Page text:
Now we know that Brown's margin is solid, it behooves us to respect and admire the daring insurgent campaign Brown ran, and to think through what this could mean in Washington. The next few days will be volatile. So let me try to show why I think Obama's reform is imperfect but still necessary by responding to a thoughtful post from Megan. Am I misreading the populist passion? Am I not seeing a genuine attempt to reform conservatism? Is the opposition to the attempt to reform health insurance merely a function of nihilism, as in my reader's vent:
Unabashed nihilism. But what leaves me shaking with anger damn near every day since President Obama's inauguration is the pure smugness and nonchalance of their nihilism?
Although I understand the feeling behind the email, it is a little sweeping in its dismissal. I ran it as a vent, not a policy analysis. But I still think it's more on the mark than Megan is. Her diagnosis of the protest vote in Massachusetts and the poor poll numbers for health insurance reform is simple: that the voters believe that it's "a bad idea."
In the abstract, if I were devising my ideal health reform plan, it would indeed be hugely different. Probably more like Megan's. But here's the difference: I think the lack of insurance for 40 million people is a real issue that we have a moral duty to deal with - now. I've been deeply affected by the nightmare stories readers have sent in of the current horrors. I also think that healthcare costs under the current system are crippling and require some sort of response by, yes, government - now. And I believe there is only one adult in Washington proposing an actual solution to these problems.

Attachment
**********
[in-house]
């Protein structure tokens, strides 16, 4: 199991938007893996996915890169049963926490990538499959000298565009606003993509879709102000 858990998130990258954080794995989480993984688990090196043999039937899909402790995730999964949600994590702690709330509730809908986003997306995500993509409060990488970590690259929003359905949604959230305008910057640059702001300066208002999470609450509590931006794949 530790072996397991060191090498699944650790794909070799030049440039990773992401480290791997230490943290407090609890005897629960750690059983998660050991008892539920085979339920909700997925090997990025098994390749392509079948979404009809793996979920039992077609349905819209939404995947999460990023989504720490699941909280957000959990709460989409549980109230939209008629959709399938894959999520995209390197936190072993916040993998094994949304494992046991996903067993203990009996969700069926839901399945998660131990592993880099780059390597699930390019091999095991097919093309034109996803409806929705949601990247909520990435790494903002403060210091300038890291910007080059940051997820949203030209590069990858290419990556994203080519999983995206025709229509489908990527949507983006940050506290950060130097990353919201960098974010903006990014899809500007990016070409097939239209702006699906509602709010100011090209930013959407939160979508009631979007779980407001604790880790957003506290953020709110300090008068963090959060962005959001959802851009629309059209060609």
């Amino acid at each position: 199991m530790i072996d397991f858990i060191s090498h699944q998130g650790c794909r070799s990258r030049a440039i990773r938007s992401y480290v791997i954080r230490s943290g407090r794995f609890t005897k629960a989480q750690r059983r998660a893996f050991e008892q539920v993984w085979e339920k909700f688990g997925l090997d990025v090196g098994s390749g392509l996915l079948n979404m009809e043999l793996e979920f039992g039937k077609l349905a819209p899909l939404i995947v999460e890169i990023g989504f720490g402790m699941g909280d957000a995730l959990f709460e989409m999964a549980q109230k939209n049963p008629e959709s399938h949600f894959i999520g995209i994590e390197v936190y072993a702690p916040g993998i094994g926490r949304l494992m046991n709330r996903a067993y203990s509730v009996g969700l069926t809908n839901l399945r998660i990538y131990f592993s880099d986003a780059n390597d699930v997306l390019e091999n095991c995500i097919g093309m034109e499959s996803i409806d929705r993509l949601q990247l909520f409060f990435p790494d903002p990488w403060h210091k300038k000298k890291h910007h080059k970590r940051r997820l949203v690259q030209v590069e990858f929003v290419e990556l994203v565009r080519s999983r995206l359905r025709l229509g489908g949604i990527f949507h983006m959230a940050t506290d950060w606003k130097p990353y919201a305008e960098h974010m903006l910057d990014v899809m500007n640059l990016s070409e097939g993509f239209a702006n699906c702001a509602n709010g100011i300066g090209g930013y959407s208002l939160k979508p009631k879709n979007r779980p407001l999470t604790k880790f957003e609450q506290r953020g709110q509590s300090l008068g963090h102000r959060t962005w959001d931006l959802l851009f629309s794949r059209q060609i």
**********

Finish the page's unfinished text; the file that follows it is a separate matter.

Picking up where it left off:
Here's Megan's description of her opponents:
They look at people without insurance, and they want to help them. I'd like to help them too. They believe, as I do not, that the government will be able to muster the political will to control costs. They believe, as I do not, centralized government planning will improve the health care system rather than being hijacked by special interests within it. They believe, as I do not, that there is so much fat and waste in the pharma and medical technology industries that they can considerably reduce reimbursements without reducing useful innovation and thereby condemning those who might have been saved to an early death.
I have yet to see a single proposal from the right that would in any way address the problem of the uninsured in America. McCain sure didn't and the GOP offers nothing. Cost control? Again, the current bill is the first one even to start to address this issue and Megan wants to kill it. What else would do that in any practical way in the current climate? I agree that one of the costs of reining in the healthcare industry will probably be less research, fewer new drugs, less innovation. But I cannot see a way in which the recent amazing breakthroughs will continue to occur without bankrupting the private and public sectors. And I say this as someone who has a constantly evolving retro-virus in my body trying to kill me.
The Senate bill is more moderate than the Clintons'; it has enraged the left; it won't insure everyone; it won't automatically control costs. But it's a start. It takes the problem seriously. In the real world, if this fails, there will be no reform until the country is bankrupted. The GOP has no interest in offering an alternative, just as they have no plans to cut the deficit - only plans to increase it. If this bill goes down, no Democrat will touch the issue for another decade.
I live in the real world, where these issues have to be dealt with, where a president was elected by a landslide on this very platform, and where the opposition was based not on Megan's thoughtful, if, in my view, utopian libertarianism but on populist rage, stoked by inflammatory claims of government take-over and communism, fed by every discontent in an economy wrecked by the Republicans.
I supported Obama to support reform in a difficult climate against enormous vested interests. I am not going to stop supporting his efforts now. And I am not going to dignify the vicious campaign against him and anything he does with the respect it has not yet deserved.